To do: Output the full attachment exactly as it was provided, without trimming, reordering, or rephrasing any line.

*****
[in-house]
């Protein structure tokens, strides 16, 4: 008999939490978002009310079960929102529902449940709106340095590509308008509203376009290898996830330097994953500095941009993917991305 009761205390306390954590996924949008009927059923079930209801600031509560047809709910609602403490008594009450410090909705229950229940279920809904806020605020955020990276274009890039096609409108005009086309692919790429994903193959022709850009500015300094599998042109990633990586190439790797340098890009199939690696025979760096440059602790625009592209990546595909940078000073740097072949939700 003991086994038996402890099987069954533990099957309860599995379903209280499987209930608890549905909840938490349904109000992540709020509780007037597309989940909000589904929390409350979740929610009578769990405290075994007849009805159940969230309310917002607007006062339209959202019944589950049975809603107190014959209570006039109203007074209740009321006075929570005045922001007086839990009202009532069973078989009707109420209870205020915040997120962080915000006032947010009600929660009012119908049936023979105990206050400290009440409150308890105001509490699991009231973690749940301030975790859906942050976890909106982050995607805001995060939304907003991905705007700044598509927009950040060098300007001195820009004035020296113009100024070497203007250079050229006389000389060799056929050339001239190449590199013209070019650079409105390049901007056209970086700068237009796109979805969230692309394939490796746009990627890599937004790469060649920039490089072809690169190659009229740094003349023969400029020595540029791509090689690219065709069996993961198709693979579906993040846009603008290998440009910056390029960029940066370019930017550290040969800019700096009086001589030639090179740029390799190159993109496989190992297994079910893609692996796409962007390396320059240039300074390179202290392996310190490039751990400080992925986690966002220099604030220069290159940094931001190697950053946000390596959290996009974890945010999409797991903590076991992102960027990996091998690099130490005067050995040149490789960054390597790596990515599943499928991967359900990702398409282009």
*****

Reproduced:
[in-house]
């Protein structure tokens, strides 16, 4: 008999939490978002009310079960929102529902449940709106340095590509308008509203376009290898996830330097994953500095941009993917991305 009761205390306390954590996924949008009927059923079930209801600031509560047809709910609602403490008594009450410090909705229950229940279920809904806020605020955020990276274009890039096609409108005009086309692919790429994903193959022709850009500015300094599998042109990633990586190439790797340098890009199939690696025979760096440059602790625009592209990546595909940078000073740097072949939700 003991086994038996402890099987069954533990099957309860599995379903209280499987209930608890549905909840938490349904109000992540709020509780007037597309989940909000589904929390409350979740929610009578769990405290075994007849009805159940969230309310917002607007006062339209959202019944589950049975809603107190014959209570006039109203007074209740009321006075929570005045922001007086839990009202009532069973078989009707109420209870205020915040997120962080915000006032947010009600929660009012119908049936023979105990206050400290009440409150308890105001509490699991009231973690749940301030975790859906942050976890909106982050995607805001995060939304907003991905705007700044598509927009950040060098300007001195820009004035020296113009100024070497203007250079050229006389000389060799056929050339001239190449590199013209070019650079409105390049901007056209970086700068237009796109979805969230692309394939490796746009990627890599937004790469060649920039490089072809690169190659009229740094003349023969400029020595540029791509090689690219065709069996993961198709693979579906993040846009603008290998440009910056390029960029940066370019930017550290040969800019700096009086001589030639090179740029390799190159993109496989190992297994079910893609692996796409962007390396320059240039300074390179202290392996310190490039751990400080992925986690966002220099604030220069290159940094931001190697950053946000390596959290996009974890945010999409797991903590076991992102960027990996091998690099130490005067050995040149490789960054390597790596990515599943499928991967359900990702398409282009």